Heartland supporting student health with new distance counselingJune 25, 2018
Heartland Community College is incorporating some new technology to offer more mental health support and stress reduction techniques to students.
Beginning this fall semester Heartland will be the first community college in Illinois to offer confidential and secure video counseling via Student Counseling Services.
Three years ago, Heartland implemented “distance counseling” services by phone and email to students with difficulty making it into the campus office. This summer the College is adding a system that uses video counseling as another tool to support students.
Heartland is one of the few community colleges in Illinois that has a standalone counseling center for students to talk about college and life experiences. In confidential sessions, students can seek help with a variety of issues, ranging from stress and anxiety to depression and trauma.
With campus locations in Pontiac and Lincoln, as well as the Bloomington-Normal flagship, access to services for all students can be a challenge. The practice of “telemental” health services has been helping meet those needs.
Faye Freeman-Smith is Heartland’s Director of Counseling Services. Freeman-Smith has been credentialed as a distance counselor since 2009. As a board member for the Higher Education Mental Health Alliance (HEMHA), Freeman-Smith has helped develop a set of guidelines published this year for distance counseling at colleges and universities.
“Many students are more comfortable talking with technology, and may be more open and unintimidated to approach counseling,” Freeman-Smith said. “Removing any barriers we can further the goal of supporting students and their success.”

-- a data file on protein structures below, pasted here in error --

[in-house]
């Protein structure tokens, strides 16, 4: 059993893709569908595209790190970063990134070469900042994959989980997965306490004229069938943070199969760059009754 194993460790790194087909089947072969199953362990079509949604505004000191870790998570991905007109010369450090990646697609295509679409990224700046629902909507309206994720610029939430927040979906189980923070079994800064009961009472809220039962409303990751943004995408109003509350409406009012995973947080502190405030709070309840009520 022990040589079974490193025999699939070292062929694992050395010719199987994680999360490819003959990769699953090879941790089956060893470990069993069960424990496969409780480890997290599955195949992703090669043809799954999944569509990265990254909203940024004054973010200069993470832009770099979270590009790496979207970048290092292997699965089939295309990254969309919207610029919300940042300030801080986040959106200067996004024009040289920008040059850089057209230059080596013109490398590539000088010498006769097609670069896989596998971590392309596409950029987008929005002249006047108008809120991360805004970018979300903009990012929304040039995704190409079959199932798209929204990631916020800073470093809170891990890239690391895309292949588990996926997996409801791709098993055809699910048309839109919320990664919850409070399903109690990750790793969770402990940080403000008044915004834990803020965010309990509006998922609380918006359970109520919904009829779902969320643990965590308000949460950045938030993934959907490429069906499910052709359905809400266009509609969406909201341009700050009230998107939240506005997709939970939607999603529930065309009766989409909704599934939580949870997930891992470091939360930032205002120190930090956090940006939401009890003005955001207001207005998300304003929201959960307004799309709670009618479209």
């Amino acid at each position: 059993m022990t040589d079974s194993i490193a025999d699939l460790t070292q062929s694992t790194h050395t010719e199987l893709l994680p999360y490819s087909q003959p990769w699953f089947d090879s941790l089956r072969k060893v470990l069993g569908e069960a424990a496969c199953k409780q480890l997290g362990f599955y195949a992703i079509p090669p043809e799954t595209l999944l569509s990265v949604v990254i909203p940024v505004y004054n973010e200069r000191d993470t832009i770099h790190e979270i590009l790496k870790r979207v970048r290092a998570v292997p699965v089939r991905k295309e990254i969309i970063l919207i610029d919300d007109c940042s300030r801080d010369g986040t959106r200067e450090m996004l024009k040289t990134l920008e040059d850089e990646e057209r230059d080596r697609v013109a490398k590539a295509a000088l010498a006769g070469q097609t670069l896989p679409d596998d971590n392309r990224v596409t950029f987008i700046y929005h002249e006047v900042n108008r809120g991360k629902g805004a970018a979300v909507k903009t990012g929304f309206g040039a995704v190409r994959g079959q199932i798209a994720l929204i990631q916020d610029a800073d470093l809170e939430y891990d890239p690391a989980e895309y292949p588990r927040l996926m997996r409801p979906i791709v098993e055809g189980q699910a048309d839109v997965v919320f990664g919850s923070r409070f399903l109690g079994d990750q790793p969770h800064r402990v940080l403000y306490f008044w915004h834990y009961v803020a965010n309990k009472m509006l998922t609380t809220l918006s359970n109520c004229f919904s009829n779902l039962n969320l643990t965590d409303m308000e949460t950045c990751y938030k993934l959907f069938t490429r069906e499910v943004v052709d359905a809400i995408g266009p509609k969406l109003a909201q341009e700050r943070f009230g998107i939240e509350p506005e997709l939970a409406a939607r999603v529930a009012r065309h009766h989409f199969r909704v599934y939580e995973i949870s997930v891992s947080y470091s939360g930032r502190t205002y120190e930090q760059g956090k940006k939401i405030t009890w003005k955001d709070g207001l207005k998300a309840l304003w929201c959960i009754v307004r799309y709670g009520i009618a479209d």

Distance counseling is offered to students at the Lincoln and Pontiac campus locations, but also to students with disabilities that make it difficult reach the offices at Heartland’s main campus in Normal.
In the age of Skype and FaceTime, incorporating video counseling might seem to be as easy as finding an iPhone. But the system is complicated by a major factor: privacy.
“Video conferencing system requires advanced encryption to protect our student’s privacy,” said Freeman-Smith. “This is a secure platform with encryption technology that exceeds the standards that are required for email exchanges.”
Student Counseling is also tapping into the growing affinity for mobile devices to help students with stress-reducing practices via mindfulness and mediation phone apps.
Freeman-Smith said she expects the video conferencing software to be available for use by Counseling Services by mid-July.
Written by: Steve Fast